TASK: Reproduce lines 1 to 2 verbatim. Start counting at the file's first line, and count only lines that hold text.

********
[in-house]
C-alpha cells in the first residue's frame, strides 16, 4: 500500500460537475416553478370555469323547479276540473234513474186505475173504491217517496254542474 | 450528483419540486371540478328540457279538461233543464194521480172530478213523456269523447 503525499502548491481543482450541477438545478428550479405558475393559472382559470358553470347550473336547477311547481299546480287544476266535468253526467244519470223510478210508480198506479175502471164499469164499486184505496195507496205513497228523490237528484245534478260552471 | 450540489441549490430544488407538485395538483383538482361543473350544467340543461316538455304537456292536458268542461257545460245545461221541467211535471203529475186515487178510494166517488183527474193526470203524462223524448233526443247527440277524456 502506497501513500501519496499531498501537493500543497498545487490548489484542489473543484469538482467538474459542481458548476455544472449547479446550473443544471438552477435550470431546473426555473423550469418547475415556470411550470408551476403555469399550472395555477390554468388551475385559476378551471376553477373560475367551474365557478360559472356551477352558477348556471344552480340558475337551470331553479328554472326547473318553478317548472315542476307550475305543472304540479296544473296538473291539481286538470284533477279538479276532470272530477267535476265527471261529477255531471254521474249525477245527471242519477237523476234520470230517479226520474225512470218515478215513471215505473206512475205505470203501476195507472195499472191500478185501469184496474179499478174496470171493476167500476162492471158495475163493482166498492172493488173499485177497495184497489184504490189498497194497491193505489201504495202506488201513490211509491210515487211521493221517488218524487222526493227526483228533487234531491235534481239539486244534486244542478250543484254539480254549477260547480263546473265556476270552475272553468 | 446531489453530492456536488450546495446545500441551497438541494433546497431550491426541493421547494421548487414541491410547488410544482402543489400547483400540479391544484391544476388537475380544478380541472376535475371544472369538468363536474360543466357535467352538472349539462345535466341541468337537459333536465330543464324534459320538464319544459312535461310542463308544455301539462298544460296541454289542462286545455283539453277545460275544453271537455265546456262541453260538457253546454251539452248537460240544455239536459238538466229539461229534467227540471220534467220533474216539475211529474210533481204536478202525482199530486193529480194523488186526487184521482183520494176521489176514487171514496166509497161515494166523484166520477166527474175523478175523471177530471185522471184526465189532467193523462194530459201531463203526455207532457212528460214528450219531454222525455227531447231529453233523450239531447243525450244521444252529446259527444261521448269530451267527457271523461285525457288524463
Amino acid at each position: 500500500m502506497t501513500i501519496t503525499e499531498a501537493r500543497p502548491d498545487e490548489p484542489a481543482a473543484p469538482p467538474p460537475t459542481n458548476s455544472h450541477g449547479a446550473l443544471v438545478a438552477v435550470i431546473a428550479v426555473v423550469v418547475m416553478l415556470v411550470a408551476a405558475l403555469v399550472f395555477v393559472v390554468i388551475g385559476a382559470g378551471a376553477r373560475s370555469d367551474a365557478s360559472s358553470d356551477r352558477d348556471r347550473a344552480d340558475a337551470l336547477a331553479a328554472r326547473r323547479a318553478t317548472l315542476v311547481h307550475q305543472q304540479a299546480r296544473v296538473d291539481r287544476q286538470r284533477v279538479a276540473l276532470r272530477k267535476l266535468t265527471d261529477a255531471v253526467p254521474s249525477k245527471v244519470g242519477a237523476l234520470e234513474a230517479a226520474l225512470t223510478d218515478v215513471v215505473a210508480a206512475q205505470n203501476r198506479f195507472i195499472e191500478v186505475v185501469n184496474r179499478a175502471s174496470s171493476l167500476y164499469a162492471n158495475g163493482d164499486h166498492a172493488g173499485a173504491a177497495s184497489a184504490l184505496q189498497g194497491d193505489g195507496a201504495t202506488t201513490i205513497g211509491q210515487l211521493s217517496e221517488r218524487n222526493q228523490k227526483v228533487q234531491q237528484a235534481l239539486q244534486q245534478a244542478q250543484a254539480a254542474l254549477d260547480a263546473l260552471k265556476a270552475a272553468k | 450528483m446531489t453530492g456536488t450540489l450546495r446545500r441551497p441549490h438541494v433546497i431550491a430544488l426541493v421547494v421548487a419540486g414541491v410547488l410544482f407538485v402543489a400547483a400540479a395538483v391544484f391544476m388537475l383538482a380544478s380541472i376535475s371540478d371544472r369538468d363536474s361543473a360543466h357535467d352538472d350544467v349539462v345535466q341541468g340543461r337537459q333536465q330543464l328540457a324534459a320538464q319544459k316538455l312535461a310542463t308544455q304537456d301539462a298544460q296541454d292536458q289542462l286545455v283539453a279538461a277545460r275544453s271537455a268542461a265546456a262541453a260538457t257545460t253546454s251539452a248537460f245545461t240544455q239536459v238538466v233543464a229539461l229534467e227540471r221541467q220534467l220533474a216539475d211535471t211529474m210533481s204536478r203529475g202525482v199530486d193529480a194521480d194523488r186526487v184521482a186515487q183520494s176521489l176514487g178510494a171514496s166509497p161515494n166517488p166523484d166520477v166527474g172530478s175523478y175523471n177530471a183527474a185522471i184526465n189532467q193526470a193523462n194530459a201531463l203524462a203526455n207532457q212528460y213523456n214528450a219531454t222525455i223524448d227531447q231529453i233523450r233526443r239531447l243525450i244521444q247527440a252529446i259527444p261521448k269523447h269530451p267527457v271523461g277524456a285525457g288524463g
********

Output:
[in-house]
C-alpha cells in the first residue's frame, strides 16, 4: 500500500460537475416553478370555469323547479276540473234513474186505475173504491217517496254542474 | 450528483419540486371540478328540457279538461233543464194521480172530478213523456269523447 503525499502548491481543482450541477438545478428550479405558475393559472382559470358553470347550473336547477311547481299546480287544476266535468253526467244519470223510478210508480198506479175502471164499469164499486184505496195507496205513497228523490237528484245534478260552471 | 450540489441549490430544488407538485395538483383538482361543473350544467340543461316538455304537456292536458268542461257545460245545461221541467211535471203529475186515487178510494166517488183527474193526470203524462223524448233526443247527440277524456 502506497501513500501519496499531498501537493500543497498545487490548489484542489473543484469538482467538474459542481458548476455544472449547479446550473443544471438552477435550470431546473426555473423550469418547475415556470411550470408551476403555469399550472395555477390554468388551475385559476378551471376553477373560475367551474365557478360559472356551477352558477348556471344552480340558475337551470331553479328554472326547473318553478317548472315542476307550475305543472304540479296544473296538473291539481286538470284533477279538479276532470272530477267535476265527471261529477255531471254521474249525477245527471242519477237523476234520470230517479226520474225512470218515478215513471215505473206512475205505470203501476195507472195499472191500478185501469184496474179499478174496470171493476167500476162492471158495475163493482166498492172493488173499485177497495184497489184504490189498497194497491193505489201504495202506488201513490211509491210515487211521493221517488218524487222526493227526483228533487234531491235534481239539486244534486244542478250543484254539480254549477260547480263546473265556476270552475272553468 | 446531489453530492456536488450546495446545500441551497438541494433546497431550491426541493421547494421548487414541491410547488410544482402543489400547483400540479391544484391544476388537475380544478380541472376535475371544472369538468363536474360543466357535467352538472349539462345535466341541468337537459333536465330543464324534459320538464319544459312535461310542463308544455301539462298544460296541454289542462286545455283539453277545460275544453271537455265546456262541453260538457253546454251539452248537460240544455239536459238538466229539461229534467227540471220534467220533474216539475211529474210533481204536478202525482199530486193529480194523488186526487184521482183520494176521489176514487171514496166509497161515494166523484166520477166527474175523478175523471177530471185522471184526465189532467193523462194530459201531463203526455207532457212528460214528450219531454222525455227531447231529453233523450239531447243525450244521444252529446259527444261521448269530451267527457271523461285525457288524463